What are the functions of disulphide bonds between amino acids in proteins or peptides?
Disulfide bonds form between different amino acids of a protein chain and the help to stabilize and maintain a distinct three dimensional form. In principle this looks like this (pipcture from the Wikipedia page on Disulfide bonds):
Disulphide bonds (or bridges) can also hold different subunits of larger protein complexes together, one example for this would be antibodies. Here the light and the heavy chains are connected by disulfide bonds, they also play a role for maintaining the structure of the single protein chains (image from here):
Disulphide bonds occur in proteins, not amino acids, although they involve a covalent bond between two amino acids (both cysteine).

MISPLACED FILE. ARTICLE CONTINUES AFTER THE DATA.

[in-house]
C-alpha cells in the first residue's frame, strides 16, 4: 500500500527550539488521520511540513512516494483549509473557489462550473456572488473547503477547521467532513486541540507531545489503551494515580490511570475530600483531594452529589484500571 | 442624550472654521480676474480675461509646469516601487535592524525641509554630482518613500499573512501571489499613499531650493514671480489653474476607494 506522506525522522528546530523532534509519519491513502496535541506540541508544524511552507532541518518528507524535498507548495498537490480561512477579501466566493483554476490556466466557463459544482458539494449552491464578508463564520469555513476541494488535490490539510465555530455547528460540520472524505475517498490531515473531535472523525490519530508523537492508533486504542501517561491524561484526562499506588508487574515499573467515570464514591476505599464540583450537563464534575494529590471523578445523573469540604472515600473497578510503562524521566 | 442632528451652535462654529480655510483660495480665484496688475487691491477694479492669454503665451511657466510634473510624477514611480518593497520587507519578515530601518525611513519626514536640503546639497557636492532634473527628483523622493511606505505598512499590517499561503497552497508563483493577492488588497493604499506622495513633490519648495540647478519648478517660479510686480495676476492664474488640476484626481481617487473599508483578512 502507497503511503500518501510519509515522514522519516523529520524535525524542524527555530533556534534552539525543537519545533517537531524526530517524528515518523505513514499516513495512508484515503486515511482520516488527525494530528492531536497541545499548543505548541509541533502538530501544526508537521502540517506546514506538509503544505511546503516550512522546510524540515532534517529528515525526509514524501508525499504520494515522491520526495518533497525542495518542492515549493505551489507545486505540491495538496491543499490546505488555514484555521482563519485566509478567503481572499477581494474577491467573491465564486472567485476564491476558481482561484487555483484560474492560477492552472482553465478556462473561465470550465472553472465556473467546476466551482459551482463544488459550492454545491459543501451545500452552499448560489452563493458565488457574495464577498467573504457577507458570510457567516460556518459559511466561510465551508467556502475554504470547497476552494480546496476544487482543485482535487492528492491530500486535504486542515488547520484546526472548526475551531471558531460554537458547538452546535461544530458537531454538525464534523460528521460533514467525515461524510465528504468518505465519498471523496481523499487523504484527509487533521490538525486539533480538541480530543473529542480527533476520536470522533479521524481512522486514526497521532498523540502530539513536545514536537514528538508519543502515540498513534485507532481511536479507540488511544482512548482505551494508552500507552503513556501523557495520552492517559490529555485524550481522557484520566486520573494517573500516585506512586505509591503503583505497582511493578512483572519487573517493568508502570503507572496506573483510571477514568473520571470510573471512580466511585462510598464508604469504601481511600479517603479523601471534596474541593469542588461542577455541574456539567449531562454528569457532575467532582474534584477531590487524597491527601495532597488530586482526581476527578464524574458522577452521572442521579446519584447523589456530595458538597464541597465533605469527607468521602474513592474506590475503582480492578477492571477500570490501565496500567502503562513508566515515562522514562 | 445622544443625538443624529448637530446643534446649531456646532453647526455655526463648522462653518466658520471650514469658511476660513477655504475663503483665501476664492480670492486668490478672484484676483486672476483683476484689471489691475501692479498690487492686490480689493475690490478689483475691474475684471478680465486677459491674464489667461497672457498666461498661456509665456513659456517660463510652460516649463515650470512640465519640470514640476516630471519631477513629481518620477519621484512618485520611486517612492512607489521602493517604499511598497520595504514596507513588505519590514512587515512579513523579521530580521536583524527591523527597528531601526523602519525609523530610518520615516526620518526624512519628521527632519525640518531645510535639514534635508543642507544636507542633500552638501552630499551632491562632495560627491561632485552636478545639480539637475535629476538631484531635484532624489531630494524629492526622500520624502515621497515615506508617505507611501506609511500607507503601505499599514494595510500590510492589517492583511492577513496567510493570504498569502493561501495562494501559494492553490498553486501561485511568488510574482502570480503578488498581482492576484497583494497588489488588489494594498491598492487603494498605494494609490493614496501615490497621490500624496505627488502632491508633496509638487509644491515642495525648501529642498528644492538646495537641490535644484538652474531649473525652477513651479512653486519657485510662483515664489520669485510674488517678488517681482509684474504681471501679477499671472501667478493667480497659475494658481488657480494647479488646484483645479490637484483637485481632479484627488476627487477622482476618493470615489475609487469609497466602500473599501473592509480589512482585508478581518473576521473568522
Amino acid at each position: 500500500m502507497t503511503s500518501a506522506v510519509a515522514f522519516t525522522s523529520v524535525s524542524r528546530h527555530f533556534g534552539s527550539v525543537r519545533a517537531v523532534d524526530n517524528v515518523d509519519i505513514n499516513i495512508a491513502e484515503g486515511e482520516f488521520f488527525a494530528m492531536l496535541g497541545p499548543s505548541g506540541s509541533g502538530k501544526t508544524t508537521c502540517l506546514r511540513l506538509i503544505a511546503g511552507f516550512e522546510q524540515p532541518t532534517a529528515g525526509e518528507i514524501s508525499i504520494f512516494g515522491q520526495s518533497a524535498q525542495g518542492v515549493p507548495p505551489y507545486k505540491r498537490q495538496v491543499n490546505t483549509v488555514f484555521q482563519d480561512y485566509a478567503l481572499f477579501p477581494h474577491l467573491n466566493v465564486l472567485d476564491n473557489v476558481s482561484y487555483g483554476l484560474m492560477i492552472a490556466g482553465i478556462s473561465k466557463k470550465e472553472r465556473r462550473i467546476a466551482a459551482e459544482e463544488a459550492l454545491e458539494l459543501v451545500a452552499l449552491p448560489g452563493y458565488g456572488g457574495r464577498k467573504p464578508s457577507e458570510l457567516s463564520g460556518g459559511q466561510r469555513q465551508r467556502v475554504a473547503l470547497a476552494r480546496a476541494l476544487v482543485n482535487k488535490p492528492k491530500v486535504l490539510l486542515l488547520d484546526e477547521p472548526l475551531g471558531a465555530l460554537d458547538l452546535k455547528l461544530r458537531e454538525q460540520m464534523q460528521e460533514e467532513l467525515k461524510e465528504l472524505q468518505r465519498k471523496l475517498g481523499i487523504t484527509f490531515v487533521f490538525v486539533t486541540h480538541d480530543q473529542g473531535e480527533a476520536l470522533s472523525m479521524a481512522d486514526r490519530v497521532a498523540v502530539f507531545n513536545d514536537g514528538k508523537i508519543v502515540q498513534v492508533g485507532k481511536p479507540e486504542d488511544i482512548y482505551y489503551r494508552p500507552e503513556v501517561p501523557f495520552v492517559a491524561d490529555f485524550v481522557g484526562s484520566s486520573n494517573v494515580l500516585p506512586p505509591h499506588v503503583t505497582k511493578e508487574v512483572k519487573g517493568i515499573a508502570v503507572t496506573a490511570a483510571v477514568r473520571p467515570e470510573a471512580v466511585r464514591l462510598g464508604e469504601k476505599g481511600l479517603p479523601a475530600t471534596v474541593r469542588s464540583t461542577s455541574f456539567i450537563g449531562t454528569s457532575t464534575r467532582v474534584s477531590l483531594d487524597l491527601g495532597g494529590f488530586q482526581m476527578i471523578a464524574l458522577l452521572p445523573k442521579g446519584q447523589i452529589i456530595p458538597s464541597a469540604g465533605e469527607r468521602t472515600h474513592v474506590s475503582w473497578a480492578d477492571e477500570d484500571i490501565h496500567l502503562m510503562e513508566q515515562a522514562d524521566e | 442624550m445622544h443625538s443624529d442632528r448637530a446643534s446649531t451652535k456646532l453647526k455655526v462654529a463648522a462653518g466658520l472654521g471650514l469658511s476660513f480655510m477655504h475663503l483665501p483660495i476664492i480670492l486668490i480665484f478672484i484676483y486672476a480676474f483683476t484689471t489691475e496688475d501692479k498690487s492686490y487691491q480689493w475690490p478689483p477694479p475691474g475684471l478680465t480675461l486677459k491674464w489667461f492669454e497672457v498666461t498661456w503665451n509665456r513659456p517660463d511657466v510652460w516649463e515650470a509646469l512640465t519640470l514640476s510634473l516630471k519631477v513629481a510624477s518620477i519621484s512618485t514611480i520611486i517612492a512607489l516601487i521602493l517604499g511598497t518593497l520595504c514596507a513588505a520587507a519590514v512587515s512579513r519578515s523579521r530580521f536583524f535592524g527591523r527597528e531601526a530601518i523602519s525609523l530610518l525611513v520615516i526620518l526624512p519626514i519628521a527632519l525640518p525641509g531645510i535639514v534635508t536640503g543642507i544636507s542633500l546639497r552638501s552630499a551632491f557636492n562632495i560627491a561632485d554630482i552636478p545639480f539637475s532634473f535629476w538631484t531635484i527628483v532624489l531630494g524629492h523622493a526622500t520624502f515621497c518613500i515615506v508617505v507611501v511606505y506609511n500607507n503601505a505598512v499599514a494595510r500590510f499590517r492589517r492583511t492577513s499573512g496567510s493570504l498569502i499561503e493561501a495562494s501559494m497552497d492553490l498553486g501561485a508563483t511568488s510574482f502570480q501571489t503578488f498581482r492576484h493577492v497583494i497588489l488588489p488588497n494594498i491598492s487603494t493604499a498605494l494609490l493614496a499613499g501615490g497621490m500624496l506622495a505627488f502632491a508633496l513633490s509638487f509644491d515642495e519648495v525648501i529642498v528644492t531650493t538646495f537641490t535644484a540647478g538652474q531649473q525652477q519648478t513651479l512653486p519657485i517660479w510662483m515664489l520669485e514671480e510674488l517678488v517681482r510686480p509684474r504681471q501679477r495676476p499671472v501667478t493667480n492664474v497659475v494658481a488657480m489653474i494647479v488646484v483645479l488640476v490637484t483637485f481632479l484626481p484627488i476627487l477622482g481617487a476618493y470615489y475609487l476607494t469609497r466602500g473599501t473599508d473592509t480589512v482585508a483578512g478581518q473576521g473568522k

The received wisdom is that disulphides are used as extra stabilisation of the structure of proteins which are secreted, or which have an extracellular domain. It's important to get hold of the idea that they do not occur in the cytoplasm, but are only formed in proteins which pass through the secretory pathway: they are formed in the endoplasmic reticulum (ER), and there are resident ER proteins (protein disulphide isomerases) whose function is to assist in their formation.
Classical examples of disulphide-bonded proteins are insulin (where the A and B chains are linked by disulphides) and immunoglobulin G where each Ig domain has an intradomain disulphide, and where the heavy chains are linked by disulphides. There are, of course, many others.
Cells also contain the tripeptide glutathione which includes a cysteine residue. the ratio of oxidised (disulphide bonded dimers) to reduced (monomers) glutathione helps to set the redox state of the cytoplasm and the lumen of the endoplasmic reticulum.